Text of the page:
1. The Hon'ble Pandit Jawaharlal Nehru....
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On a point of order, Sir, Until such time as the amendments are officially moved and the mover of the Resolution accepts them, how could he incorporate them in the original Resolution?
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He has not incorporated any part of the amendment. He is only reading it out.
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He is accepting it before it is moved.
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He said he proposes to accept it.
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I have read the Resolution as it stands in the Paper and I have referred to the amendments circulated and I think it would save time if I explained to the members in advance that I propose to accept those amendments, and in order that the matter may be clearly understood, I am reading it. If permitted, I shall go on.
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The operative part would read like this:
"This Assembly resolves-
(a) that a committee consisting initially of the following members:
1. The Hon'ble Pandit Jawaharlal Nehru
2. Mr. Sarat Chandra Bose
3. Dr. Pattabhi Sitaramayya
4. The Hon'ble Pandit Govind Ballabh Pant
5. Mr. Jairam Das Daulatram
6. Sri Biswanath Das
7. The Hon'ble Sir N. Gopalaswami Ayyangar
8. Bakshi Sir Tek Chand
9. Diwan Bahadur Sir Alladi Krishnaswami Ayyar
10. Mr. D. P. Khaitan
11. Mr. M. R. Masani
12. Mr. K. M. Munshi.
be constituted to examine the above matters and to report to the Assembly not later than the 15th of April, 1947,
(b) that the President may add ten more persons to the committee, and that the selection of all or any of these ten additional members be made at such time and in such manner as the President may determine,
(c) that the quorum for the Committee shall be one-third of the total number of members for the time being of the Committee, and
(d) that casual vacancies in the committee be filled as soon as possible after they occur by nomination by the President from among the members of the Assembly".
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Sir, the object of the Resolution is to help this Assembly in framing the Constitution so as not to leave for the future any overlapping or conflicts that might occur if various proceedings took place without correlation in different Sections of the Assembly or otherwise. I may be permitted, therefore, to explain exactly what the possibilities are which we wish to avoid.
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This Assembly, Sir, has been entrusted with a very serious task, perhaps more onerous than any Constituent Assembly in the world has had to deal with. The number of differences that have to be settled are enormous; the population that has to be satisfied is enormous; and the problems that are before the Assembly are as difficult as any which any other Assembly has had before it. The British Government's Statement has put things in a fairly clear way, but not quite as clearly as we would desire it. If we examine the British Government's Statement, on which this Assembly's programme is based, we will find few matters settled clearly.
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No. 1-it is decided that we are to frame a constitution for a united India.
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No. 2-we have to frame a constitution where the Centre is given the powers over Defence, Communications and Foreign Affairs and also powers necessary to raise the finances required for the above subjects.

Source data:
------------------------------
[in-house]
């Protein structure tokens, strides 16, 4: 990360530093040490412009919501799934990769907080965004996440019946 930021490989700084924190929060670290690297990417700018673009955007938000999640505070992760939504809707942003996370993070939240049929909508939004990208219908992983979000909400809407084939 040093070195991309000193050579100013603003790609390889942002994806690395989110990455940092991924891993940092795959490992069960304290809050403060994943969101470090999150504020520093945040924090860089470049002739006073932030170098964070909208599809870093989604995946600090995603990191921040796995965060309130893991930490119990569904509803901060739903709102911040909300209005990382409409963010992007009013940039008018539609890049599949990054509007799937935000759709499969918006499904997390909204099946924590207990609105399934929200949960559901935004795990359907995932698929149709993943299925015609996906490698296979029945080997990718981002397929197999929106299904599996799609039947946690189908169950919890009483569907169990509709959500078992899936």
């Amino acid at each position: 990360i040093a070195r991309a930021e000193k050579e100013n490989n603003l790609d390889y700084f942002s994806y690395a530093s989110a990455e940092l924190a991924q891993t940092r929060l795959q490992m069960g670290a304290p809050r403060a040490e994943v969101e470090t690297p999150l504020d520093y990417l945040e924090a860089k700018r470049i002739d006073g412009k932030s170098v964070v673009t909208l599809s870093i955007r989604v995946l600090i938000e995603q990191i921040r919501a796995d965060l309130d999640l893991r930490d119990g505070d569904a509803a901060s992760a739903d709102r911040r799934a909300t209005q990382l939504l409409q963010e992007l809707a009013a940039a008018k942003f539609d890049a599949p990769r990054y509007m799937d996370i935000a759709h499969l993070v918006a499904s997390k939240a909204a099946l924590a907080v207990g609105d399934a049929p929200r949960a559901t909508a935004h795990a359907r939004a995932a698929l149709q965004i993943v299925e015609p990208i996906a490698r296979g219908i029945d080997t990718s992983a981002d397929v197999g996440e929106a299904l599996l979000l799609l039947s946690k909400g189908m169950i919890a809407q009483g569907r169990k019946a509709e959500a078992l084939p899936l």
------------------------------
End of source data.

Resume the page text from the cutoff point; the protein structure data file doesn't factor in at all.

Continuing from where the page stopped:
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And then thirdly another principle has been laid down that the residuary powers, that is to say, all powers which have not been transferred to the Central Government, should remain in the Provinces. Then fourthly, a subsidiary point is laid down also, that such powers as the Provinces agree to transfer to any Groups they may form would go to the Groups. All subjects other than the Union subjects and all residuary powers should vest in the Provinces. The States will retain all subjects and powers other than those ceded to the Union. This is (3) and (4) of Clause 15 of the State. It is further laid down that there will be a ten-year revision of this Constitution and the initiative for that revision is vested in the Provinces. These are the broad principles laid down in Clause 15:
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But let us examine this a little more closely. We find in sub-clause (1) that:
"The Union should have all the powers necessary to raise the finances required for the above subject."
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Now, what are powers, unless we mean the power actually to enforce the law as prescribed for raising the finances and that would include, Sir, the power of collection and probably also the power of securing the services of a proper judiciary wherever required. No provision has been put down for this purpose. Again, if we examine clause 19 which gives the procedure for carrying out the principles set out in clause 15, we find, strangely enough, a lacuna. In sub-clause (v) of clause 19 it is stated that the Sections shall proceed to settle Provincial Constitutions and then they shall also decide whether any Group Constitution shall be set up, and if so with what provincial subjects the group shall deal. Then the representatives of the Sections and the Indian States shall re-assemble for the purpose of setting the Union Constitution. Now, there is no provision as to how and when the Group Constitution shall be settled. Beyond stating that whether any Group Constitution shall be set up may be decided in the Sections and also that the Sections shall set out the provincial subjects with which the groups should deal there is no provision for settling the Group Constitution itself.